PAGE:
Edgar E, Connor HE, 2000. Flora of New Zealand., V Lincoln, New Zealand: Manaaki Whenua Press. 650 pp.

Filgueiras TS, 2014. Arundo in the list of species of the flora of Brazil. (Arundo in Lista de Espécies da Flora do Brasil)., Rio de Janeiro, Brazil: Jardim Botânico do Rio de Janeiro.

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Fosberg FR, Sachet M-H, Oliver R, 1987. A geographical checklist of the Micronesian monocotyledonae. In: Micronesia, 20 1-2, 19-129.

Foxcroft LC, Richardson DM, Wilson JRU, 2007. Ornamental plants as invasive aliens: problems and solutions in Kruger National Park, South Africa. In: Environmental Management, 41 (1) 32-51.

Graveson R, 2012. The Plants of Saint Lucia (in the Lesser Antilles of the Caribbean). In: The Plants of Saint Lucia (in the Lesser Antilles of the Caribbean), http://www.saintlucianplants.com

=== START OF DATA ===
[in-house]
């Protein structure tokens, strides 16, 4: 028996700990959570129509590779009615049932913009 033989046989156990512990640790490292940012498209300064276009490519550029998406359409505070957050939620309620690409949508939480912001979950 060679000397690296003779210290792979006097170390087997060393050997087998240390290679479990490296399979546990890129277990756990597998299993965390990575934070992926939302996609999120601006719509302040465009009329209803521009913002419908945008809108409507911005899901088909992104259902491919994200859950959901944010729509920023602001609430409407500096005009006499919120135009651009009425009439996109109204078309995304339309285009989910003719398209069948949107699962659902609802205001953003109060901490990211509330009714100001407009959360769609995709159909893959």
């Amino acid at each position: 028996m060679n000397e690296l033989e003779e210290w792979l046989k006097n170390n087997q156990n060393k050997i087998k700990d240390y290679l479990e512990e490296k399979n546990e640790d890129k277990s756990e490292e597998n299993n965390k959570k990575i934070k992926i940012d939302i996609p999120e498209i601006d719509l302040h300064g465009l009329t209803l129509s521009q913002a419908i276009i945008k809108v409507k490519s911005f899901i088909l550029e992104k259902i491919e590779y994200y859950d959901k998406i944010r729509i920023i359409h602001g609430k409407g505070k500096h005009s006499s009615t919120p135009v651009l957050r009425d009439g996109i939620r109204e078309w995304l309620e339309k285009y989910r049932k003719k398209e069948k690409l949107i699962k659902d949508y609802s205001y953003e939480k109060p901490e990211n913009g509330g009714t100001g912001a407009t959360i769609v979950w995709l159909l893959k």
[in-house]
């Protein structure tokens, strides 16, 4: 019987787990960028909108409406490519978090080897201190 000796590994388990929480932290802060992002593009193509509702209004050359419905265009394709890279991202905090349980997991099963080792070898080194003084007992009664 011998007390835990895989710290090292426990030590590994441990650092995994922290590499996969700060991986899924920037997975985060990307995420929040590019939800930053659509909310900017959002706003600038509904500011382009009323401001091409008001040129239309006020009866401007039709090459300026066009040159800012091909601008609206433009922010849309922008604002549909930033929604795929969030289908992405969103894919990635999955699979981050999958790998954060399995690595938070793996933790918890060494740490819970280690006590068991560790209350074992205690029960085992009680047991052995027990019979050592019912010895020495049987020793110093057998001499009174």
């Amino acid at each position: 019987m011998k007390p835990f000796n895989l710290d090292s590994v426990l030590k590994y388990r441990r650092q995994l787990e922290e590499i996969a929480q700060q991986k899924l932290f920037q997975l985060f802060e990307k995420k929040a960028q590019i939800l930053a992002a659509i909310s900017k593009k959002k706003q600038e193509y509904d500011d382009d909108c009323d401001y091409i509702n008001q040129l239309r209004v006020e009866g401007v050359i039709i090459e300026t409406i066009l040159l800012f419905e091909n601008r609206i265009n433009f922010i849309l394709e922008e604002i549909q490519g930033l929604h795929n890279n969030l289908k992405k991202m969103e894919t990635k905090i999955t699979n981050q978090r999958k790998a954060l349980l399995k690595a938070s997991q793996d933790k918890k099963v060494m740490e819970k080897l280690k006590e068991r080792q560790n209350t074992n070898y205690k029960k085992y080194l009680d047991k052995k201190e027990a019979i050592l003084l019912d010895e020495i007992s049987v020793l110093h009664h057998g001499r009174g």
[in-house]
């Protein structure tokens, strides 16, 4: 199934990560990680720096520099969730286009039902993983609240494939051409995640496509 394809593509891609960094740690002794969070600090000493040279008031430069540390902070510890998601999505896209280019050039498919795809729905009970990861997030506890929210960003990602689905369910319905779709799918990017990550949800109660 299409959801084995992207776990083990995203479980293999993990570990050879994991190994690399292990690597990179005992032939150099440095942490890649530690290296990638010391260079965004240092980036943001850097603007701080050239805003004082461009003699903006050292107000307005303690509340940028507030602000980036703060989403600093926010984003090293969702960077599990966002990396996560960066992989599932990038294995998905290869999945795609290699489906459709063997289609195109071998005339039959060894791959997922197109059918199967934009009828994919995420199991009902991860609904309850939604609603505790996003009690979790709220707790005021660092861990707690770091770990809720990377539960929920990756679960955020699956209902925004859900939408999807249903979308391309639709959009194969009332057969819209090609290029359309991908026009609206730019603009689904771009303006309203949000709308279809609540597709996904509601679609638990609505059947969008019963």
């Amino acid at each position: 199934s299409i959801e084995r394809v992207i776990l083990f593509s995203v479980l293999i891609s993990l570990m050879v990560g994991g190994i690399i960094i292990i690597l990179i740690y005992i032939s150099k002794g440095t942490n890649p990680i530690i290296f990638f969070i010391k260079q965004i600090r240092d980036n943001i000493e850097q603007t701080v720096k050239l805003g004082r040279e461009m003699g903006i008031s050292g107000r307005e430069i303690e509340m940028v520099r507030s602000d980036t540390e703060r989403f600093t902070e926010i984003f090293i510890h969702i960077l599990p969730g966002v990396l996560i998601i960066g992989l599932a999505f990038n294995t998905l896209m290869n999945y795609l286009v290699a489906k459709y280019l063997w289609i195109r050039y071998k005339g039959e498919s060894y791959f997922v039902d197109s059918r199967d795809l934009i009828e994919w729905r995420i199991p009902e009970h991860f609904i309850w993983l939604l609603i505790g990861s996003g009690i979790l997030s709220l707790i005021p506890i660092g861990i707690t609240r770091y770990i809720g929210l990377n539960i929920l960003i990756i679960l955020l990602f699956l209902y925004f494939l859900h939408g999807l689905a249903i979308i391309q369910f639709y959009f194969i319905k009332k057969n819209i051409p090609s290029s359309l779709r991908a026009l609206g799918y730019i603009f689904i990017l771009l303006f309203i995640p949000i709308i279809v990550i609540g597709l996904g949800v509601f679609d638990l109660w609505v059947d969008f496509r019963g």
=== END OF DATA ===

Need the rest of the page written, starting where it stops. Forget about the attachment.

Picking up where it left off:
Hafliger E, Scholz H, 1981. Grass weeds 2. In: Grass weeds 2. Basle, Switzerland: Ciba-Geigy Ltd. xx + 137 + 23 pp.

Herrera K, Lorence DH, Flynn T, Balick MJ, 2010. Checklist of the vascular plants of Pohnpei with local names and uses. In: Allertonia, 146 pp.

Hussey B M J, Keighery G J, Cousens R D, Dodd J, Lloyd S G, 1997. Western weeds. A guide to the weeds of Western Australia. Victoria Park, Australia: Plant Protection Society of Western Australia (Inc.). ii + 254 pp.

I3N-Argentina, 2014. Invasive alien species database, I3N Argentina., Bahía Blanca, Argentina: I3N Argentina - Universidad Nacional del Sur. http://www.inbiar.org.ar

I3N-Brasil, 2014. National database of exotic invasive species. (Base de dados nacional de espécies exóticas invasora)., Florianópolis - SC, Brazil: I3N Brasil, Instituto Hórus de Desenvolvimento e Conservação Ambiental. http://i3n.institutohorus.org.br

I3N-Chile, 2014. [English title not available]. (Red de Información sobre especies invasoras)., Santiago, Chile: Universidad de Santiago de Chile, Facultad de Química y Biología. http://i3n.usach.cl/index.asp

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Contributors

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22/04/14 Updated by:

Julissa Rojas-Sandoval, Department of Botany-Smithsonian NMNH, Washington DC, USA

Pedro Acevedo-Rodríguez, Department of Botany-Smithsonian NMNH, Washington DC, USA

26/10/2007 Updated by:

Nick Pasiecznik, Consultant, France